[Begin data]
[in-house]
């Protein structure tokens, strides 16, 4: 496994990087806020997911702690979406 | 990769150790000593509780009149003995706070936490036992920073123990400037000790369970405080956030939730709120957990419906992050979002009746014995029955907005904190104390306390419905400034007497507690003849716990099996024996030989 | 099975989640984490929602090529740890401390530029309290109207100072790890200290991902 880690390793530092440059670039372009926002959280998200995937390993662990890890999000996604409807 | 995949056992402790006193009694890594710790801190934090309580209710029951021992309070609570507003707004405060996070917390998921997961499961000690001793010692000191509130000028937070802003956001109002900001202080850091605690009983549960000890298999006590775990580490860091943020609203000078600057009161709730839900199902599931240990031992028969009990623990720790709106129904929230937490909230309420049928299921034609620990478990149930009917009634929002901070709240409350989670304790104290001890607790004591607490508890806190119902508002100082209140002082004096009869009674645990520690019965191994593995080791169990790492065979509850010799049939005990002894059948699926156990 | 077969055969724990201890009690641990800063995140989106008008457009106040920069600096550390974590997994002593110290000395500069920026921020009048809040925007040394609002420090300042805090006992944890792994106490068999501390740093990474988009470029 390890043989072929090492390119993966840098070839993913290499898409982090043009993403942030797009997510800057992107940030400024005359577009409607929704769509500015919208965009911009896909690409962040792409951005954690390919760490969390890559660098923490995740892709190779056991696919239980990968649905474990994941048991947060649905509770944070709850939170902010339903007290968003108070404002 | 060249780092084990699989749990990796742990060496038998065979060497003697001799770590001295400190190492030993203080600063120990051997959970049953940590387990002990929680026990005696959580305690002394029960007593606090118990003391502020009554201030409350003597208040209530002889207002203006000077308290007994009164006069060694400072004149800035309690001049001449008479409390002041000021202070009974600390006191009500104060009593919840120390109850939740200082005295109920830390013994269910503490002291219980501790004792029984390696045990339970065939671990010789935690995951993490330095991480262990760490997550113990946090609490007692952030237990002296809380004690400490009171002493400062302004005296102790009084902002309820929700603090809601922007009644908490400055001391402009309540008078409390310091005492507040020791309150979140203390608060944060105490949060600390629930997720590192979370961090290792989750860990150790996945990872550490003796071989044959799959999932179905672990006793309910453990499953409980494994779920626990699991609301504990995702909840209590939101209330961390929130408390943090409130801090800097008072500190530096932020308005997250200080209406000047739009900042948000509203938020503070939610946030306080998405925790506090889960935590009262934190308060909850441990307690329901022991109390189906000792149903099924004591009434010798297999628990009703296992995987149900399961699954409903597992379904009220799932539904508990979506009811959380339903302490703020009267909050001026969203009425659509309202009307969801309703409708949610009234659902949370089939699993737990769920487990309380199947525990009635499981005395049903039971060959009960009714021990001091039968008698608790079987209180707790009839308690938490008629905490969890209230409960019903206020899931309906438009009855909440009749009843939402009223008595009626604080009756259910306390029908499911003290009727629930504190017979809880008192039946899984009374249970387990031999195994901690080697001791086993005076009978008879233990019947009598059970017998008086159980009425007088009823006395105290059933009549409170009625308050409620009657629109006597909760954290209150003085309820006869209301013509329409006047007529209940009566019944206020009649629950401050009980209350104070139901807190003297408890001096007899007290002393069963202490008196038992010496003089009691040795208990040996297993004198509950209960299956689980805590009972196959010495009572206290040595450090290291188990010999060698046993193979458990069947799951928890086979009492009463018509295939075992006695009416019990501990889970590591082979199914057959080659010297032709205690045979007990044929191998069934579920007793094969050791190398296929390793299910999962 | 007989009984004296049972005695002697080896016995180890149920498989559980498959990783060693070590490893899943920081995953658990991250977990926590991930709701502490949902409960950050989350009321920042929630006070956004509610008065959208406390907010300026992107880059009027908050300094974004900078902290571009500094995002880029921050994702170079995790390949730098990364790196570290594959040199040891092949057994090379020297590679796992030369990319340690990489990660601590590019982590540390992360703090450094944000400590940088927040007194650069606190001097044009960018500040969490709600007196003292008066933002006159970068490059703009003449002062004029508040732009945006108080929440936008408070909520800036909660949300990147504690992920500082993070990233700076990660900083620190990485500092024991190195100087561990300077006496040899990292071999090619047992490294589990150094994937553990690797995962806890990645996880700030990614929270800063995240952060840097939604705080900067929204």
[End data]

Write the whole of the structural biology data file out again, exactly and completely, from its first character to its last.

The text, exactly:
[in-house]
């Protein structure tokens, strides 16, 4: 496994990087806020997911702690979406 | 990769150790000593509780009149003995706070936490036992920073123990400037000790369970405080956030939730709120957990419906992050979002009746014995029955907005904190104390306390419905400034007497507690003849716990099996024996030989 | 099975989640984490929602090529740890401390530029309290109207100072790890200290991902 880690390793530092440059670039372009926002959280998200995937390993662990890890999000996604409807 | 995949056992402790006193009694890594710790801190934090309580209710029951021992309070609570507003707004405060996070917390998921997961499961000690001793010692000191509130000028937070802003956001109002900001202080850091605690009983549960000890298999006590775990580490860091943020609203000078600057009161709730839900199902599931240990031992028969009990623990720790709106129904929230937490909230309420049928299921034609620990478990149930009917009634929002901070709240409350989670304790104290001890607790004591607490508890806190119902508002100082209140002082004096009869009674645990520690019965191994593995080791169990790492065979509850010799049939005990002894059948699926156990 | 077969055969724990201890009690641990800063995140989106008008457009106040920069600096550390974590997994002593110290000395500069920026921020009048809040925007040394609002420090300042805090006992944890792994106490068999501390740093990474988009470029 390890043989072929090492390119993966840098070839993913290499898409982090043009993403942030797009997510800057992107940030400024005359577009409607929704769509500015919208965009911009896909690409962040792409951005954690390919760490969390890559660098923490995740892709190779056991696919239980990968649905474990994941048991947060649905509770944070709850939170902010339903007290968003108070404002 | 060249780092084990699989749990990796742990060496038998065979060497003697001799770590001295400190190492030993203080600063120990051997959970049953940590387990002990929680026990005696959580305690002394029960007593606090118990003391502020009554201030409350003597208040209530002889207002203006000077308290007994009164006069060694400072004149800035309690001049001449008479409390002041000021202070009974600390006191009500104060009593919840120390109850939740200082005295109920830390013994269910503490002291219980501790004792029984390696045990339970065939671990010789935690995951993490330095991480262990760490997550113990946090609490007692952030237990002296809380004690400490009171002493400062302004005296102790009084902002309820929700603090809601922007009644908490400055001391402009309540008078409390310091005492507040020791309150979140203390608060944060105490949060600390629930997720590192979370961090290792989750860990150790996945990872550490003796071989044959799959999932179905672990006793309910453990499953409980494994779920626990699991609301504990995702909840209590939101209330961390929130408390943090409130801090800097008072500190530096932020308005997250200080209406000047739009900042948000509203938020503070939610946030306080998405925790506090889960935590009262934190308060909850441990307690329901022991109390189906000792149903099924004591009434010798297999628990009703296992995987149900399961699954409903597992379904009220799932539904508990979506009811959380339903302490703020009267909050001026969203009425659509309202009307969801309703409708949610009234659902949370089939699993737990769920487990309380199947525990009635499981005395049903039971060959009960009714021990001091039968008698608790079987209180707790009839308690938490008629905490969890209230409960019903206020899931309906438009009855909440009749009843939402009223008595009626604080009756259910306390029908499911003290009727629930504190017979809880008192039946899984009374249970387990031999195994901690080697001791086993005076009978008879233990019947009598059970017998008086159980009425007088009823006395105290059933009549409170009625308050409620009657629109006597909760954290209150003085309820006869209301013509329409006047007529209940009566019944206020009649629950401050009980209350104070139901807190003297408890001096007899007290002393069963202490008196038992010496003089009691040795208990040996297993004198509950209960299956689980805590009972196959010495009572206290040595450090290291188990010999060698046993193979458990069947799951928890086979009492009463018509295939075992006695009416019990501990889970590591082979199914057959080659010297032709205690045979007990044929191998069934579920007793094969050791190398296929390793299910999962 | 007989009984004296049972005695002697080896016995180890149920498989559980498959990783060693070590490893899943920081995953658990991250977990926590991930709701502490949902409960950050989350009321920042929630006070956004509610008065959208406390907010300026992107880059009027908050300094974004900078902290571009500094995002880029921050994702170079995790390949730098990364790196570290594959040199040891092949057994090379020297590679796992030369990319340690990489990660601590590019982590540390992360703090450094944000400590940088927040007194650069606190001097044009960018500040969490709600007196003292008066933002006159970068490059703009003449002062004029508040732009945006108080929440936008408070909520800036909660949300990147504690992920500082993070990233700076990660900083620190990485500092024991190195100087561990300077006496040899990292071999090619047992490294589990150094994937553990690797995962806890990645996880700030990614929270800063995240952060840097939604705080900067929204």